When the doorbell rang after nine on a recent weeknight, my wife and I looked up from our important intellectual work (she was on Facebook; I was watching a Sopranos rerun). I wouldn’t say a shiver of fear ran through us, even if that weren’t a cliché, but on our small city’s residential streets, unexpected night visitors are a rarity. We tiptoed to the living room and boldly peeked through the blinds to see that the ringer was a well-dressed man holding a clipboard. We tiptoed away, and the ringer rang no more.

The dread that arose with that first ring was mostly justified by the clipboard—surely we would have been subjected to some sort of spiel had we opened the door—but in truth the dread was not untinged with fear. Our city has very little crime, and we did not even lock our doors for the first 20 years we lived here. But the stranger always arouses fear, a natural instinct for self-preservation with an obvious Darwinian component.

I wonder how much the immigration debate depends on this fear of the stranger, and how the Boston bombers have intensified it. Those others with their unpronounceable names come from places without our values, where violence bubbles just below the surface, apt to erupt in the individual or—see Syria—in the society itself. Isn’t our very civilization threatened by these others, with their primitive ways?

Enter a very young man with the wonderfully appropriate name of Pacifique, whose boyhood during the Burundian civil war was just such a nightmare of violence. In his village,  he tells us in “Playing at Violence,” his story in this issue, families would hide in the forest when rebel militiamen drew near, and children like Pacifique wished “they had been born blind and deaf so they couldn’t see their houses being burned and their mothers being raped before being killed, or hear the sounds of bombs or their parents screaming and crying.”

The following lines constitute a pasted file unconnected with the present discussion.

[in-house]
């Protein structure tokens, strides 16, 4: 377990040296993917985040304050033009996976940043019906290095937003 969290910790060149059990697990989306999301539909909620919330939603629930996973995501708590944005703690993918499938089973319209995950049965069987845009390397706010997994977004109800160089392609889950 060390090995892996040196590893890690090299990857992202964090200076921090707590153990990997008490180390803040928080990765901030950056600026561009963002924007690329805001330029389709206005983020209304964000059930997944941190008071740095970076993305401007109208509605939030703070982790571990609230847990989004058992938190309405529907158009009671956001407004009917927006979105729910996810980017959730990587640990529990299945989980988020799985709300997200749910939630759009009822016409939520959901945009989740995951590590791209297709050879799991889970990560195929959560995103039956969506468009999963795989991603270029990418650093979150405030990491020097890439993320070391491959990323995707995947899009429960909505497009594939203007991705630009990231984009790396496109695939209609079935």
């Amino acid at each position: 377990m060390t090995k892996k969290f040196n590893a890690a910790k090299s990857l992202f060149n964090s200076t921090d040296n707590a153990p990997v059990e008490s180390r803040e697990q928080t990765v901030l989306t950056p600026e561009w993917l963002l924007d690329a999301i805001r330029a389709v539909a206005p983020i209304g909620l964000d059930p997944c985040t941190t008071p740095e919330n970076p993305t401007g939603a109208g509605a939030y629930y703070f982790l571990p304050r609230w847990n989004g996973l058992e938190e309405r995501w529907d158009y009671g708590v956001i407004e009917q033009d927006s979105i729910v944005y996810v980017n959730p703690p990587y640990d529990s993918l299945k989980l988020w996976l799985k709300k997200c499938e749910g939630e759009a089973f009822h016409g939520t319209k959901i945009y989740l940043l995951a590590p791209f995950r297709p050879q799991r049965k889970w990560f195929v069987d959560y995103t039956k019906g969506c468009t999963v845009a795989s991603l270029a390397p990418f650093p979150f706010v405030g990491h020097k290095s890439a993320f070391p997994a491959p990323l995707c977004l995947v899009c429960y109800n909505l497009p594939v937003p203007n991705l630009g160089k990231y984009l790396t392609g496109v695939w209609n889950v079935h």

Pacifique left the village, going to a public boarding school on Lake Tanganyika. There a second child of the civil war, a brutal young man named Chrysostom, who considered the militiamen his friends, terrorized the other students in the school, both physically and psychologically. Isn’t this the sort of psychotic personality that a culture of violence produces? Certainly Pacifique knew other such children from his village for whom “violence became easy and fun,” who years later would brag about the atrocities they’d committed.

What of Pacifique himself? He not only escaped the village but also got out of Africa and found himself at Deerfield Academy in Massachusetts. But did he escape a society in which violence had become easy and fun? Not entirely. The source of that violence, however, may surprise you, and show you just how right his given name is.

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Robert Wilson's most recent book is Barnum: An American Life. He was the editor of the Scholar for more than 17 years.


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